Find songs that blend languages. 

Many songs use two (or more) languages equally, switching back and forth throughout. These are great for training your brain to work with both languages at once. Sure, you may tell yourself that you don’t want to speak Denglish (Deutsche + English) better than pure German, but it can be pretty freaking useful.

What if you’re translating for a party of German and English speakers? What if you someday need to translate for your English-speaking parents and your German-speaking mother-in-law so they can get to know each other? Maybe someday you’ll even become an ambassador, professional translator or tour guide.

Listen to songs with two different versions, one for each featured language. 

Many bilingual artists record multiple versions of their hit songs. For example, you’ve probably been rocking out to Enrique Iglesias’s “Bailando” on the Top 100 channel over the past year. Well, he’s got a 100% Spanish version of the song which is arguably even better.

Try listening to both. Favor the version in your target language until you’ve mastered those lyrics. Once you can sing along perfectly in your target language, switch over to the English version and compare and contrast the lyrics. How has it been changed?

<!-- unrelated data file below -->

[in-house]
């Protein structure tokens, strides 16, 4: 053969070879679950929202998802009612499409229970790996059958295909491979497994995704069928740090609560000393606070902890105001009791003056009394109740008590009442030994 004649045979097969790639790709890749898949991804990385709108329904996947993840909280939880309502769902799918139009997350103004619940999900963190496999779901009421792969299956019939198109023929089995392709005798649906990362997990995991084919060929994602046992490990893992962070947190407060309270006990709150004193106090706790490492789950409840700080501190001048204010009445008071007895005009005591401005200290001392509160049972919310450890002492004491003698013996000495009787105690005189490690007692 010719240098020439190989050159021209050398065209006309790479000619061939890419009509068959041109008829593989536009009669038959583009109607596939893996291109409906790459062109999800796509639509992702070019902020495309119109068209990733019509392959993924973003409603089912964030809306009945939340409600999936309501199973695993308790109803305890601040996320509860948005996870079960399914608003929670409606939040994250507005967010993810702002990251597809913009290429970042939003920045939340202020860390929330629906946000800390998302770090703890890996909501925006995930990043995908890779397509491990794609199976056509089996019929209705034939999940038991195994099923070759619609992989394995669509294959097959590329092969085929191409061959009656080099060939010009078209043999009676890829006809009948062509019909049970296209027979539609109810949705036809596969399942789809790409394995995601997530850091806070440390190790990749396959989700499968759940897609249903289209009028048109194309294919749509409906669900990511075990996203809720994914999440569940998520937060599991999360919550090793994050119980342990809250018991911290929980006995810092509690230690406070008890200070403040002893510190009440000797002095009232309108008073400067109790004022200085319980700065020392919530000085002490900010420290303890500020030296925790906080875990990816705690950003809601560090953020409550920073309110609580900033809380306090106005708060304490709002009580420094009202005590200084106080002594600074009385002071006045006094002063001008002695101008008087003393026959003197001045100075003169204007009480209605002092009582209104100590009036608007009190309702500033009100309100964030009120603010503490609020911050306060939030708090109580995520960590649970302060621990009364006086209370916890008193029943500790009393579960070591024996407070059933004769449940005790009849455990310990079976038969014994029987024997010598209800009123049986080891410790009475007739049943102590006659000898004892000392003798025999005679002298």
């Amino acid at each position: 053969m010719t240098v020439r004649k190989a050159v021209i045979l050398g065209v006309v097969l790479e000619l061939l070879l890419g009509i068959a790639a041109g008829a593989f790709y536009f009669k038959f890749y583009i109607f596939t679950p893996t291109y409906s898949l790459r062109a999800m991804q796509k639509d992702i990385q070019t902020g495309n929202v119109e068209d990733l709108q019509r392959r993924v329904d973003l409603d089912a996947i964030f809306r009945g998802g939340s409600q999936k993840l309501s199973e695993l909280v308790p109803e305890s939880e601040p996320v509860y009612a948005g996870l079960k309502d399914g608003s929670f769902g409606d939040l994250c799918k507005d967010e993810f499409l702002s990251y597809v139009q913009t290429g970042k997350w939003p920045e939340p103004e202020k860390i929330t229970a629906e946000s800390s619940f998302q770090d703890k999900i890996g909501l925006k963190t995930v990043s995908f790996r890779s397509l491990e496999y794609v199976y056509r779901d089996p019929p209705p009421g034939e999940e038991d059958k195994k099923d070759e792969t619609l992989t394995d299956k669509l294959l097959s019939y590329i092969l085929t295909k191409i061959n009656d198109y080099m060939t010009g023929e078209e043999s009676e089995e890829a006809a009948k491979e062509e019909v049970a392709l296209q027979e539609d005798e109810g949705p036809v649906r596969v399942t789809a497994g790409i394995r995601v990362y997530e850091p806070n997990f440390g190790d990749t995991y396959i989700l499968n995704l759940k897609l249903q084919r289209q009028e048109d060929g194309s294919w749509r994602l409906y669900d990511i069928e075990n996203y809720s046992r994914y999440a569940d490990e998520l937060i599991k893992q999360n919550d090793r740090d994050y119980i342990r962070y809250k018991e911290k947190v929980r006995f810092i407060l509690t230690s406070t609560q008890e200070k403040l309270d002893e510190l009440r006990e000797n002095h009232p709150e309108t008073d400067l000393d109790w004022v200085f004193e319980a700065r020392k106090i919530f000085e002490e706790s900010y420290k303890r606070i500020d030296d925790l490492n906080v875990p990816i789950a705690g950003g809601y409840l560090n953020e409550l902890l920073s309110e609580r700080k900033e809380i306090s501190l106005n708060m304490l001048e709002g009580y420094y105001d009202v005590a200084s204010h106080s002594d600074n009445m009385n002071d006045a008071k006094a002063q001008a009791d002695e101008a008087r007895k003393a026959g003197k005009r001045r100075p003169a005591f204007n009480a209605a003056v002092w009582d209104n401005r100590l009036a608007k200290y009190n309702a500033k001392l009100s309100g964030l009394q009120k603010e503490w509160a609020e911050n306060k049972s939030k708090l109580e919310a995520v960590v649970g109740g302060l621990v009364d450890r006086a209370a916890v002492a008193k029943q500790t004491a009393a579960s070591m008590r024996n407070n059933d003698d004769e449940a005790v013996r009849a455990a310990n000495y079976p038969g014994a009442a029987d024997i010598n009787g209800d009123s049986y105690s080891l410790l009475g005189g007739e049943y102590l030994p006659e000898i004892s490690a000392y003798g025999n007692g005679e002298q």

Check out covers in your target language. 

Take your favorite English songs and search for them in your target language. If it’s a popular song, chances are good that there’s a sweet cover out there on YouTube or Soundcloud in your target language.

I fell in love the first time I heard this Japanese rendition of “Tomorrow” from Annie. The first time I heard Seu Jorge’s Portuguese version of “The Life Aquatic” album by David Bowie? Pure magic!

Get down with the remix. 

Explore the Internet by searching for your favorite song remixed in your target language. For example, are you a Spanish learner who loves (or gets some guilty pleasure from) Rihanna?

Then a search for “Diamonds Spanish remix” will take you to the original RiRi favorite overlaid with a Puerto Rican artist’s original rap. Now you get your favorite song mixed in with some Spanish learning time.

Try some bilingual songs for kids. 

The following resources are designed for bilingual kids who are growing up learning English and another language. Use them as a starting place!

19 Bilingual Songs That Bring the World Closer

It’s finally time to listen to some great songs!

The songs I’ve got for you below are grouped by the languages in which they’re sung. We’ll start off with a couple multilingual musical works (sung in 3+ languages). Then we’ll move on to a few English and French bilingual songs, followed by songs sung in German, Spanish, Japanese and more.

1. “L-O-V-E” by Nat King Cole

Languages: English, French, German, Spanish, Italian, Japanese

What it’s all about: Love, of course! Multilingual, international love (no, not the kind Pitbull sings about). This song sings the same upbeat message about love in six languages.